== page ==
Fly to Bagan •
Temples of Bagan • Cruise the Irrawaddy River
Early this morning, we'll transfer to the airport for a short flight to central Burma. Our destination is Bagan, also known as the "City of Four Million Pagodas." Many of the pagodas and temples are small and simple—but the number of them is staggering. Although Bagan's centuries-old shrines, pagodas, and stupas do not actually total in the
millions, there are well over 2,000 of them scattered along the remote 26-square-mile plain, flanked on one side by the Irrawaddy River. This qualifies Bagan as the largest temple city on the planet, as well as one of the most important archaeological areas in all of Asia. The majority of ruins in Bagan were constructed between the eleventh and 13th centuries, a time when Bagan was the capital of the First Burmese Empire.
We take a brief tour of Shwe Sandaw Pagoda, before we head to a village market in the town of Nyaung-U: a great opportunity to mingle with the locals and wander among stalls that feature locally-grown crops, rattan items, tea leaves, and colorful traditional clothing.
Then, we pause outside the gold-domed Shwezigon Payaon our way to witness the beauty of Ananda Pahto, a terraced temple peaked in shimmering gold that is considered a symmetrical masterpiece. Built around 1090 by a Burmese king inspired by tales of visiting Indian monks, Ananda's perfection qualified it to serve as a prototype for successive Burmese temples. Inside its whitewashed walls are four large statues of Buddha, each with a different facial expression.
After lunch at a local restaurant, we'll check into our hotel followed by some time at leisure. Then we'll visit a lacquer ware shop to learn about this local tradition before heading to a nearby jetty. Here, we'll board a boat to gain a new vantage of the Irrawaddy (also called the Ayeyarwady). The people and the country's economy depend on this natural resource, as you will undoubtedly observe by the countless number of barges, bamboo rafts, and fishing boats that ply the waters around us. From on board, we will be able to observe how everyday life plays out along the riverbanks.
We dine as a group at a local restaurant this evening.
1 of 2 nights MYANMAR TREASURE HOTEL
56 SHWE TAUNG GYAR ROAD.
Tel: 011 95 61 65443Website: WWW.MYANMAR.TREASURE.COM
Wake-up call at 4 am, suitcases out in front of the rooms at 4:15 am and meet in the lobby at 4:30 am.
We got a boxed breakfast and started nibbling some waiting, or in the bus.
In the airport we each got a sticker. If you looked around: different airline, different sticker.
The flight from Yagon to Bagan was only 1 and 1/2 hours.
This is Bagan Airport.
Of course a bus was waiting and we went sightseeing right away. This place is something else and I don't even know how to explain it.
Here you can best read about it!
40 flat sq.miles studded with over 2,000 stupas, temples and monasteries. Farmers are allowed to use the land in between but it is the dry season.
Whenever we come to a temple, the bus boy (driver's helper) gives us each a packaged single wet wipe, because we have to take shoes and socks off.
This is the only one which we actually could climb up. Not easy for our western feet.
But so worth it!
The entrance to going down again.
We didn't go far and stopped at a local market.
You should have seen her knife!
Ronald stopped every so often to explain something to us. This young woman sells these grinding stones and pieces of would. They make paste with the powder and everybody (mainly women and children) have that on their faces. Supposedly it is sun protection but it has also a cooling effect. We each got some on our face. It really was cooling for a little while (might have been longer if we hadn't wiped it off).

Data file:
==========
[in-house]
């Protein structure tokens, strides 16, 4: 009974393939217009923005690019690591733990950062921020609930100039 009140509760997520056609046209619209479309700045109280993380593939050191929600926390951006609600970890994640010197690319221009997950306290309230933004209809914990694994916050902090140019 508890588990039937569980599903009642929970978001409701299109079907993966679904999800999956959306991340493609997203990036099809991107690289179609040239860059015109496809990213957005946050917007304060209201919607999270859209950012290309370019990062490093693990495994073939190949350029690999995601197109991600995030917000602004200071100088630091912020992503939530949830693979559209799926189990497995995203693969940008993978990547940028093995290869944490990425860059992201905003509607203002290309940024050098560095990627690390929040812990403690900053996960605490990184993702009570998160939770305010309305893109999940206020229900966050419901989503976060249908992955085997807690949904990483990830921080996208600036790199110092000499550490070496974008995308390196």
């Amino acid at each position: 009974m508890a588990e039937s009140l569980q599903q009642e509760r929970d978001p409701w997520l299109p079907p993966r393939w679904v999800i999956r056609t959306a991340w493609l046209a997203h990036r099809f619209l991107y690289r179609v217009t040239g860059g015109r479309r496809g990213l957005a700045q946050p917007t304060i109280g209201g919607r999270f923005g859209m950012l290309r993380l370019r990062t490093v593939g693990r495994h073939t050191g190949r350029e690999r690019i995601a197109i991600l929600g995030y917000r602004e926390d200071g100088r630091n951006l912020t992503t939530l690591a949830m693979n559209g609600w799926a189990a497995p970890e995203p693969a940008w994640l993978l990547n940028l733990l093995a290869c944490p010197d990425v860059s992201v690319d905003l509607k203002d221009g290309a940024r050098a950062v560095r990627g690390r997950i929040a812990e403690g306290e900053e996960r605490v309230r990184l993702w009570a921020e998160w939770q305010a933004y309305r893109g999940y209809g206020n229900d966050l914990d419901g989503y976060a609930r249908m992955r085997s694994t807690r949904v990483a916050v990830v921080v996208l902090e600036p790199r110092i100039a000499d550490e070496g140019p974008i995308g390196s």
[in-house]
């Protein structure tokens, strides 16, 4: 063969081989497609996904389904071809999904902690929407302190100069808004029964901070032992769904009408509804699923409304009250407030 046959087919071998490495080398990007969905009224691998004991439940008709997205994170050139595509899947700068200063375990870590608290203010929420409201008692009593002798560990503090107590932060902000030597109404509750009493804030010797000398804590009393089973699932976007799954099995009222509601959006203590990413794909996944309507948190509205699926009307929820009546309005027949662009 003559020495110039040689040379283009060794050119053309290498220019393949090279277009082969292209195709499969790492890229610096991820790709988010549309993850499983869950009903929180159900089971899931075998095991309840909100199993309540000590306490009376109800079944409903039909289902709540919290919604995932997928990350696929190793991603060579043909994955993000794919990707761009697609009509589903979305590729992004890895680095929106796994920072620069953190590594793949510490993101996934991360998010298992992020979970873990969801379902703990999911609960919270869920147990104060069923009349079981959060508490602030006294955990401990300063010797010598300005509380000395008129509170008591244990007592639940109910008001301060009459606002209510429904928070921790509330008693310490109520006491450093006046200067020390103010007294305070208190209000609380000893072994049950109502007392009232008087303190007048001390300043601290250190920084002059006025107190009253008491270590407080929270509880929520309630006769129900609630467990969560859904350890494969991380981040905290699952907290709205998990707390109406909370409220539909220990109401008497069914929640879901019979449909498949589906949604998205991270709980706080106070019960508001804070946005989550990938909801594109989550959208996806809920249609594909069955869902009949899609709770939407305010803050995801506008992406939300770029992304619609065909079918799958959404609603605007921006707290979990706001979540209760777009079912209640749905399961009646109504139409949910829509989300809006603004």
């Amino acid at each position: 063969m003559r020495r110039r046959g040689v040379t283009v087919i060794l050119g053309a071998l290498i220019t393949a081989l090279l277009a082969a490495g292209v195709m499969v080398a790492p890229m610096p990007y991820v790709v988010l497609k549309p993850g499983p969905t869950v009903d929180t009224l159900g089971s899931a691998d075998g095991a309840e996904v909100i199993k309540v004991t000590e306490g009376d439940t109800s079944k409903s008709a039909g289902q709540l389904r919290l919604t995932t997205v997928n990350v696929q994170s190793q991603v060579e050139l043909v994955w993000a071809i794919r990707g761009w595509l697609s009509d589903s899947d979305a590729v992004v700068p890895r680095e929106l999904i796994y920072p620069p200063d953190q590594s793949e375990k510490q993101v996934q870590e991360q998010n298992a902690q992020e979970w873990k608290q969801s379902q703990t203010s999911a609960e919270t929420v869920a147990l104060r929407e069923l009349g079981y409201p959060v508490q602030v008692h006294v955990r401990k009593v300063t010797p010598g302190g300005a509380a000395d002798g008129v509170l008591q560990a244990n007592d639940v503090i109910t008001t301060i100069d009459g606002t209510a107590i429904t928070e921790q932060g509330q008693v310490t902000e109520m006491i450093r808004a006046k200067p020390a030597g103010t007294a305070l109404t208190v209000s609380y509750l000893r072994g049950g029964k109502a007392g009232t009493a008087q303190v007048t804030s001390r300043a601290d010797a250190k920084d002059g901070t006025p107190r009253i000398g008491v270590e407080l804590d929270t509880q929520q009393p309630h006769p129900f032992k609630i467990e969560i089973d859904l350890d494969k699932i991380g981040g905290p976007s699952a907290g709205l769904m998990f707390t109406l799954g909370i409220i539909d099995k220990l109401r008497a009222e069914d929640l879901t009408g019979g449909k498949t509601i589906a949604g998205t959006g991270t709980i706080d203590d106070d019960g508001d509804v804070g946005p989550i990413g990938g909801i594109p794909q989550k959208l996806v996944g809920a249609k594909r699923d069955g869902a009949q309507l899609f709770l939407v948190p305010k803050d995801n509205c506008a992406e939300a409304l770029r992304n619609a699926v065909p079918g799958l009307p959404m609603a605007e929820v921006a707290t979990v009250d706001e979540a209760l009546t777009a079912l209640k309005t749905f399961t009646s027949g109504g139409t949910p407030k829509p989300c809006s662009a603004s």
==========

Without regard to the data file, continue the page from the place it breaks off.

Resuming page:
Here on the left over the counter is a basket hanging with a baby in it. I wouldn't have seen it if fellow traveler Kathy hadn't pointed it out to me.
See the little socked feet sticking out?
The betel leaf chew vendors can get their supply here I guess.
Everything is so simple. This farmer transports his stuff just in a cloth.
We tried guessing what this is. It's fish paste.
Remember we visited General Aung San's secret office? It would have been the hero's 100th birthday today.
Visiting Ananda Phaya, one of the more important temples.
Besides a lot of small Buddhas there are 4 really large ones. One on each side in the middle. They all have different hand gestures.
Look how this one points at the tree of life looking from the side. I think this tourist got side tracked.
Ronald told us to take a close-up of the head of this one when standing near ...
... and then step back and see him smile.
Photo opportunity from another side.
Time for lunch. It is a Green Elephant restaurant again, this one on the Bank of the Irrawaddy River. We had liked the one in Yangon very much.
When they bring the food they always beat some gong. Yup, VIDEO!
It was very nice near the river. Walking to the bus of course there were children selling things. James couldn't resist to buy some homemade cards from one of the girls. When we "admired" them in the bus we found that there was something written on the back of one of them. James asked Ronald what it meant and he said "son of a dog".
Arrival at the hotel and some free time. James went for a swim but the water is cold.
After some rest (free time) the bus took us to a lacquerware factory. This is the artist/owner who explained to us the progress. It seems to take several months including the drying times to make/finish something. You got a new appreciation for this.
After that the bus took us to the river where a hired boat was waiting.
Of course as soon as we were out of the bus the girls offered things for sale. I was already in the boat and this girl gestured "look, your size". How flattering!
The sunset was not quite what we had hoped for but it still was very nice.
Dinner was included tonight. It was a very nice restaurant and we sat outside.